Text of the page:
After the election, after a tough round of layoffs at Fusion, features editor Nona Willis Aronowitz pitched an idea to her higher-ups.
She wanted to get out of the office.
“I was doing a little bit of soul-searching about what we could do to really be part of this conversation,” Aronowitz said.
Normally, she said, editors sit behind desks and give assignments. To Aronowitz, that felt wrong. Many in the media had been blindsided by the results of the election. It was time to get out from behind the desk and the coastal bubble.
“I was trying to assign relevant stories but I didn’t totally have the lay of the land, both because I wasn’t there and I hadn’t met people in person.”
So she pitched a series of road trips to establish “virtual bureaus” for Fusion. And her bosses said yes.
In March, Aronowitz left New York City for Texas. She started in Austin, then visited Houston, the Rio Grande Valley, Dallas, the Marfa/Presidio area and El Paso. During her trip, she was looking for local reporters and local stories. And she found them.
Fusion isn’t the only national news organization tapping into local talent. The Washington Post’s Talent Network helps the Post identify journalists already where the news is happening. And this year, ProPublica launched ProPublica Illinois.
In the past, many news organizations would simply hire journalists to work full-time in regional bureaus around the country. Although the biggest news organizations still do — The New York Times and The Associated Press have a network of national correspondents, for example — some have been forced to rely on freelancers as revenue has dwindled.
Fusion’s “virtual bureaus” aren’t actually bureaus in the traditional sense, but a group of local freelancers Aronowitz has started building relationships with “rather than sending a coastal journalist to parachute in for a story they have no context for,” she said.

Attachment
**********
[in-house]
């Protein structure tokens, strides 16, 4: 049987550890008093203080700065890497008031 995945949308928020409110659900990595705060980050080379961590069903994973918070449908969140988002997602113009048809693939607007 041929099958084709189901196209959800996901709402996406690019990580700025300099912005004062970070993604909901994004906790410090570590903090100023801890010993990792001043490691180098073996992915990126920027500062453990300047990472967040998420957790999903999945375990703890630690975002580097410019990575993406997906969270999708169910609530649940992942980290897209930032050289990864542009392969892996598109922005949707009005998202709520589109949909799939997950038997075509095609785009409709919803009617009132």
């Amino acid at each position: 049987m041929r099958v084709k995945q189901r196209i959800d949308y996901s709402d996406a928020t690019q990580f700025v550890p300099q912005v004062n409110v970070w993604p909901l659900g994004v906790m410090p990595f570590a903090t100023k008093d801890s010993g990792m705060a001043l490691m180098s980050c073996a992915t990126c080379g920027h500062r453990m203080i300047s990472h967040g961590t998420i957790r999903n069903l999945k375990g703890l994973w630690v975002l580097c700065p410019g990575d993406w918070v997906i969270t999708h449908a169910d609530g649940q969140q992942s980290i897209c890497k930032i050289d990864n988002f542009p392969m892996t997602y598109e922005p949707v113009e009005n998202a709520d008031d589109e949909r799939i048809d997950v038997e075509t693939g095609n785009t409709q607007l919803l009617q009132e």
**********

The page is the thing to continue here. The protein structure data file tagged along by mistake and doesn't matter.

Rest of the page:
Aronowitz wants to work with established journalists and help develop new voices. She’s found those voices, so far, through research and reporting herself, on-the-ground connections and a piece for Fusion she wrote about the project.
“Fusion prides itself on wanting to elevate marginalized voices and blowing past mainstream narratives and being really inclusive,” she said. “The only way you can really do that is put some time into finding new fresh voices and mentoring greener writers.”
Aronowitz’s efforts to build clusters of journalists she can count on around the country will include partnerships with local news organizations, which she’s in early talks for now. Next, she plans to visit Ohio, Wisconsin and Michigan in June, and the deep South in September.
Fusion’s virtual bureaus should help the newsroom and the audience get out of the coastal bubble and give Aronowitz not just a sense of place, but a sense of the journalists in that place.
“Sometimes you don’t have context for each other, and there’s really nothing like meeting face-to-face,” she said. “That’s what I mean by virtual bureaus. They’re not all going to be in an office together, but they’ll all be in a data base together, and I will have met them for real.”